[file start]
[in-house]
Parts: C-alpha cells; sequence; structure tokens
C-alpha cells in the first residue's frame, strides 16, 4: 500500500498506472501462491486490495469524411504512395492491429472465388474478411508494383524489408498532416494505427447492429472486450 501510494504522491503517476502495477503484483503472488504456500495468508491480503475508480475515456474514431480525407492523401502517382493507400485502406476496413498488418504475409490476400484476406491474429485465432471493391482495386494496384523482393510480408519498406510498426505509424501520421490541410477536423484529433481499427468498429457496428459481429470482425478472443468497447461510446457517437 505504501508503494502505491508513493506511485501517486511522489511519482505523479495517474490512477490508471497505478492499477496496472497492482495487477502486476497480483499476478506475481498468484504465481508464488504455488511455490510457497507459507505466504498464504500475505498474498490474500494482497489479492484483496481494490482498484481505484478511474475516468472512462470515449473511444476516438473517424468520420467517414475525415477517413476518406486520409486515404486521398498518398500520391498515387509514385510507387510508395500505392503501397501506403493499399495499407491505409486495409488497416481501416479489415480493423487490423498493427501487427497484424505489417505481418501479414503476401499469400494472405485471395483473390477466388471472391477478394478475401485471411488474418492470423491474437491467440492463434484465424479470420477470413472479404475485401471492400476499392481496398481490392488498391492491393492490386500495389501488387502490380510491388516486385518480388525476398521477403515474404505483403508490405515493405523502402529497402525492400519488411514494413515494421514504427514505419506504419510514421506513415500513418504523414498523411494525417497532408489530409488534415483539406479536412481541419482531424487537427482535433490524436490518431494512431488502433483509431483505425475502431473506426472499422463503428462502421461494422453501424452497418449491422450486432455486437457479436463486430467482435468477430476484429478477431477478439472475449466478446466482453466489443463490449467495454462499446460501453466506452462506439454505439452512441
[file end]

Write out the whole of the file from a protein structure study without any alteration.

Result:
[in-house]
Parts: C-alpha cells; sequence; structure tokens
C-alpha cells in the first residue's frame, strides 16, 4: 500500500498506472501462491486490495469524411504512395492491429472465388474478411508494383524489408498532416494505427447492429472486450 501510494504522491503517476502495477503484483503472488504456500495468508491480503475508480475515456474514431480525407492523401502517382493507400485502406476496413498488418504475409490476400484476406491474429485465432471493391482495386494496384523482393510480408519498406510498426505509424501520421490541410477536423484529433481499427468498429457496428459481429470482425478472443468497447461510446457517437 505504501508503494502505491508513493506511485501517486511522489511519482505523479495517474490512477490508471497505478492499477496496472497492482495487477502486476497480483499476478506475481498468484504465481508464488504455488511455490510457497507459507505466504498464504500475505498474498490474500494482497489479492484483496481494490482498484481505484478511474475516468472512462470515449473511444476516438473517424468520420467517414475525415477517413476518406486520409486515404486521398498518398500520391498515387509514385510507387510508395500505392503501397501506403493499399495499407491505409486495409488497416481501416479489415480493423487490423498493427501487427497484424505489417505481418501479414503476401499469400494472405485471395483473390477466388471472391477478394478475401485471411488474418492470423491474437491467440492463434484465424479470420477470413472479404475485401471492400476499392481496398481490392488498391492491393492490386500495389501488387502490380510491388516486385518480388525476398521477403515474404505483403508490405515493405523502402529497402525492400519488411514494413515494421514504427514505419506504419510514421506513415500513418504523414498523411494525417497532408489530409488534415483539406479536412481541419482531424487537427482535433490524436490518431494512431488502433483509431483505425475502431473506426472499422463503428462502421461494422453501424452497418449491422450486432455486437457479436463486430467482435468477430476484429478477431477478439472475449466478446466482453466489443463490449467495454462499446460501453466506452462506439454505439452512441